Sunday, January 30, 2011

Wild Mushroom Bisque/Soup

Kid Rating:  2 out of 3 like it
Do Again?:  Yes

What is the difference between a soup and a bisque?  A bisque is a soup, but it is thick with (traditionally) a fish stock and pureed. The definition has been blurred in modern cooking and any stock seems to be used.  You can read more about it HERE.

This recipe doesn't call for pureeing, so maybe it's more of a chowder.  It didn't turn out super thick, either, so maybe it's just a soup.

But it's gooooood.

The first time I tried Wild Mushroom Bisque was last year at Cafe Zupa's.  I was in heaven.  But, it was expensive.  So, I went on a quest for a homemade variation.  I did, but it's just about as expensive and more if you use the full amount of porcini mushrooms.

I based the recipe from HERE.

(About 10 oz of mushrooms)=
0.5 oz dried porcini mushrooms (unless you are lucky enough to find fresh)
4 oz fresh shitake mushrooms
5.5 oz fresh crimini mushrooms
3 cups hot water
4 T butter
1/4 onion, chopped
1 tsp kosher salt
1/4 tsp nutmeg
3 T all-purpose flour
3 cups turkey stock (I had some left from Thanksgiving in my freezer; you can use chicken or try vegetable stock, beef stock)
1/2 cup whipping cream
1/4 tsp pepper

(Plus flour).
Boil the 3 cups of water.  Set aside and add the dried porcini mushrooms.  Let them soak for 20-30 minutes or until you run errands and pick up your 5 year old from school and get back an hour later
The original recipe actually called for
2 oz of dried porcinis -- that would have been
4 bags at $6 per bag = $24 YIKES!
So, I only splurged for one bag this time and may
leave them completely out next time.
(The bag smelled so good).
Drain the porcinis and reserve the liquid to add later on.

Rinse mushrooms and chop away!

Next time, I'm going to add more onions.
Melt butter, then add onions.  Cook over medium heat for about 3 minutes.

Add mushrooms, salt, pepper, and nutmeg.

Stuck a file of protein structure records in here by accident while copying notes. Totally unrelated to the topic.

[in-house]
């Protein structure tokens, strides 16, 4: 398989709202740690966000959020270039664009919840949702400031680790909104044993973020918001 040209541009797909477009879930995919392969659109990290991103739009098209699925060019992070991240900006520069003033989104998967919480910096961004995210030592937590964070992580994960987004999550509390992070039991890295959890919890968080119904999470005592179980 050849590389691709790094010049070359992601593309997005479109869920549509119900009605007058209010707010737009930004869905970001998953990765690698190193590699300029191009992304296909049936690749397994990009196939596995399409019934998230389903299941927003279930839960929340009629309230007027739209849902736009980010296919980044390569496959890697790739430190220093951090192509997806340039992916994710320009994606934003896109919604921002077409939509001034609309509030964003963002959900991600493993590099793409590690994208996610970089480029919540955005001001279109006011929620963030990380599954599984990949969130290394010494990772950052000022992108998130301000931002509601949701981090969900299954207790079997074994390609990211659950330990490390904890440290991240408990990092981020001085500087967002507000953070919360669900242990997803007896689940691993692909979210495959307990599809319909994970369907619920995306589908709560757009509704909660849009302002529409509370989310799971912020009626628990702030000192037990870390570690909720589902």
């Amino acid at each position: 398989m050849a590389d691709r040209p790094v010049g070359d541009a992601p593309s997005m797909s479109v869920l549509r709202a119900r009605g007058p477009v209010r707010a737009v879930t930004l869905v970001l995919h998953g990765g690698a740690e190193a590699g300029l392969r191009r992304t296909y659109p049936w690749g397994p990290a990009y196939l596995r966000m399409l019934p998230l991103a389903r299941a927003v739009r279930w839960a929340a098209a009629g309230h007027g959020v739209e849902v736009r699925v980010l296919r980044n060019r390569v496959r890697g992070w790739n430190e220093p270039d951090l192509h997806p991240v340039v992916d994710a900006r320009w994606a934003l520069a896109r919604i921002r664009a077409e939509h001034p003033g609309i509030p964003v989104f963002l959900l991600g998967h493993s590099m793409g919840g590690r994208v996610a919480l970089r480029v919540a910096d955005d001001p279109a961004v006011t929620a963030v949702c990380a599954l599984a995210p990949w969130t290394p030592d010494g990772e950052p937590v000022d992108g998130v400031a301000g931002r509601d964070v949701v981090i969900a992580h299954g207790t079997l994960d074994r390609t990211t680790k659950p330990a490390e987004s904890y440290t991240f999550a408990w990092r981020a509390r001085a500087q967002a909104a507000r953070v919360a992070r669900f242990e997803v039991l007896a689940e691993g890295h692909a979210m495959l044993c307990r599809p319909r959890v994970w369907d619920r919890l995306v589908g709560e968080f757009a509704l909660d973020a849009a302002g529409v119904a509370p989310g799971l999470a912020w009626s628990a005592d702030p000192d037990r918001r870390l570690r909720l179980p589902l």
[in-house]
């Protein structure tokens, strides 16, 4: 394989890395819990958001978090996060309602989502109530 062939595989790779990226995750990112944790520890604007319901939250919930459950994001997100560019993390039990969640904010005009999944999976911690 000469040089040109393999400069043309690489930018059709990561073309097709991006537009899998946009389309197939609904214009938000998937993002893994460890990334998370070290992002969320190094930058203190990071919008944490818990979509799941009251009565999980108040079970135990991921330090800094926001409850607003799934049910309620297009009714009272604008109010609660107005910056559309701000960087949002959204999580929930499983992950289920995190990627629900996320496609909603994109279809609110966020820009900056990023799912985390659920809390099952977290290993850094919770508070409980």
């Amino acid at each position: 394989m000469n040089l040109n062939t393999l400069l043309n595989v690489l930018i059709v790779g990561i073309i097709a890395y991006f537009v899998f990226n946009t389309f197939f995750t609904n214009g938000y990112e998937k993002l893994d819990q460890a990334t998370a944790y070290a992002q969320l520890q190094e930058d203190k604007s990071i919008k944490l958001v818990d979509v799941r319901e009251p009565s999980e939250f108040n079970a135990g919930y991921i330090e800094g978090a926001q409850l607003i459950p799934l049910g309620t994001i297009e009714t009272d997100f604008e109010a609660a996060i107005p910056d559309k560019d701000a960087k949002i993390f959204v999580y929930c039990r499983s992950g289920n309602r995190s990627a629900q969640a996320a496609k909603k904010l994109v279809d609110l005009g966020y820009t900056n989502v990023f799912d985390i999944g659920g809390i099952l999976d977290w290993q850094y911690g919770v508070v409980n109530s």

Cook until most of the liquid (from mushrooms) evaporate -- about 6-8 minutes, stir occasionally.

Add the 3 T of flour and stir 3 minutes.
The mushrooms will stick together.
Keep stirring.
Whisk in stock and reserved liquid from dried porcini.
Bring to boil and whisk constantly.
Reduce heat to boil gently for 40 min., stir occasionally.

Original recipe says to skim surface occasionally.
I didn't.  I just stirred.  It was fine.
Whisk in the cream.  Simmer 5 minutes.  Serve.

Family Review:
Hubby:  Still out of town, but I think he would have liked it.
11 y.o. - He's chowing away, slurp, slurp, slurp, not saying a word to anyone.  I asked if he liked it.  "I dunno," he says.  Then he finished the last drop.  I think he liked it.  At least he'll eat it.
9 y.o. - "Smells good."  "Mmmm.  This is good!"  She asked for left-overs the next day.
5 y.o. - Tried one bite.  Refused more.
Me - Loved it.  I did add a little more salt to my bowl.  The homemade stock wasn't salted, so the batch was overall less salty.  The kids liked it as was, though.
My neighbor whom I invited over for lunch - she really liked it.

{2-12-11 -- Here's a helpful link from Healthy Mom's Kitchen for some basic mushroom info... click HERE.}

Saturday, January 22, 2011

Collard Greens With Ham Hocks

Kid Rating: 2 out of 3 liked it
Do Again: Yes

I had never tried collard greens before. Never wanted to. But, this is a veggie quest. I kept hearing different people say they liked them, so I thought I'd give them a try. We liked them. I may even grow some in my garden.  {Update:  I have grown them and will continue to.  They are super-easy.  Keep the "stumps" in over the winter, and new leaves will sprout and tie-you-over until your fresh plants produce.  I prefer them from the garden than from the grocery store.}

This recipe comes from Paula Deen and Food Network. It had wonderful reviews, although a common complaint was that it was too salty or too spicy. I researched further and found that more greens were needed (the bunch was too small) to "dilute" the seasonings.

2 smoked ham hocks
1 T of "House" seasoning (recipe on bottom)
1 T of seasoned salt
1 T hot red pepper sauce
1 large bunch of collard greens ("large" is vague -- at least 30 larger leaves, one person wrote that she used 60 leaves - they cook down)
1 T butter

-Boil 3 quarts of water (I put on lid, it took about 15 minutes)
-Add ham hocks, house seasoning, seasoned salt, and red pepper sauce
-Reduce heat to medium and cook for 1 hour -- I didn't know whether I should put a lid on or not. Paula didn't say to, but other sites did. I had a lid on half of the time. Next time, I won't at all and just let the liquid reduce. Also, it's important for the hocks to be cooked before adding the greens (although some sites do it at the same time but for longer).